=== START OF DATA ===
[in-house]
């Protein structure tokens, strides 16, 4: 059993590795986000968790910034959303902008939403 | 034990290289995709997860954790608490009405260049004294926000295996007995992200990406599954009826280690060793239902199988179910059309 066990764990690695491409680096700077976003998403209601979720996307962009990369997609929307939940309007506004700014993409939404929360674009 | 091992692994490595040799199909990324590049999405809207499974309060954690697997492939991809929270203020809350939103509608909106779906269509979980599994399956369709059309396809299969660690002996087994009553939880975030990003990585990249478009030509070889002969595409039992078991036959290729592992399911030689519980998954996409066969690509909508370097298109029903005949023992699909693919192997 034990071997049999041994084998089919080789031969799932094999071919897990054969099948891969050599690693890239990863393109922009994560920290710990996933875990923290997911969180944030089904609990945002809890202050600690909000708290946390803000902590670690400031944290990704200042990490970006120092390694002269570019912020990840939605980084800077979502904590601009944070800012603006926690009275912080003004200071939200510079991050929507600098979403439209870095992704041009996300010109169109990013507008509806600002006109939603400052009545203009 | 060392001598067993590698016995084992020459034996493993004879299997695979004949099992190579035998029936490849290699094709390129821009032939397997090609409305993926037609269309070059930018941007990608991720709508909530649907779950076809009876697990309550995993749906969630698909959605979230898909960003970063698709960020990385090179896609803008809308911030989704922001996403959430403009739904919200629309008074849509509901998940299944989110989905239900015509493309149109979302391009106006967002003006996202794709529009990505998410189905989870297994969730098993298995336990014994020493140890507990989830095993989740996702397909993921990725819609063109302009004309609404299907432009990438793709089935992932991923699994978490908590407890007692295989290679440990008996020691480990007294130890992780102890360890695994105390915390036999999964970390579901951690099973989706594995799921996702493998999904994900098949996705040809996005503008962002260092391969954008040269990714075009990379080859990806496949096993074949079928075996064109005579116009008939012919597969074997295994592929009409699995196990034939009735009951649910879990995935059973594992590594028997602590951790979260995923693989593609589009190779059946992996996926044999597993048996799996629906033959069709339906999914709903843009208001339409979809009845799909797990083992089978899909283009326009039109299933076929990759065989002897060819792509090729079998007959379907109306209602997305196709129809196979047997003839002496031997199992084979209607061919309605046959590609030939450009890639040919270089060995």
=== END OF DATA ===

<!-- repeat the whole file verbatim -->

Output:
[in-house]
């Protein structure tokens, strides 16, 4: 059993590795986000968790910034959303902008939403 | 034990290289995709997860954790608490009405260049004294926000295996007995992200990406599954009826280690060793239902199988179910059309 066990764990690695491409680096700077976003998403209601979720996307962009990369997609929307939940309007506004700014993409939404929360674009 | 091992692994490595040799199909990324590049999405809207499974309060954690697997492939991809929270203020809350939103509608909106779906269509979980599994399956369709059309396809299969660690002996087994009553939880975030990003990585990249478009030509070889002969595409039992078991036959290729592992399911030689519980998954996409066969690509909508370097298109029903005949023992699909693919192997 034990071997049999041994084998089919080789031969799932094999071919897990054969099948891969050599690693890239990863393109922009994560920290710990996933875990923290997911969180944030089904609990945002809890202050600690909000708290946390803000902590670690400031944290990704200042990490970006120092390694002269570019912020990840939605980084800077979502904590601009944070800012603006926690009275912080003004200071939200510079991050929507600098979403439209870095992704041009996300010109169109990013507008509806600002006109939603400052009545203009 | 060392001598067993590698016995084992020459034996493993004879299997695979004949099992190579035998029936490849290699094709390129821009032939397997090609409305993926037609269309070059930018941007990608991720709508909530649907779950076809009876697990309550995993749906969630698909959605979230898909960003970063698709960020990385090179896609803008809308911030989704922001996403959430403009739904919200629309008074849509509901998940299944989110989905239900015509493309149109979302391009106006967002003006996202794709529009990505998410189905989870297994969730098993298995336990014994020493140890507990989830095993989740996702397909993921990725819609063109302009004309609404299907432009990438793709089935992932991923699994978490908590407890007692295989290679440990008996020691480990007294130890992780102890360890695994105390915390036999999964970390579901951690099973989706594995799921996702493998999904994900098949996705040809996005503008962002260092391969954008040269990714075009990379080859990806496949096993074949079928075996064109005579116009008939012919597969074997295994592929009409699995196990034939009735009951649910879990995935059973594992590594028997602590951790979260995923693989593609589009190779059946992996996926044999597993048996799996629906033959069709339906999914709903843009208001339409979809009845799909797990083992089978899909283009326009039109299933076929990759065989002897060819792509090729079998007959379907109306209602997305196709129809196979047997003839002496031997199992084979209607061919309605046959590609030939450009890639040919270089060995």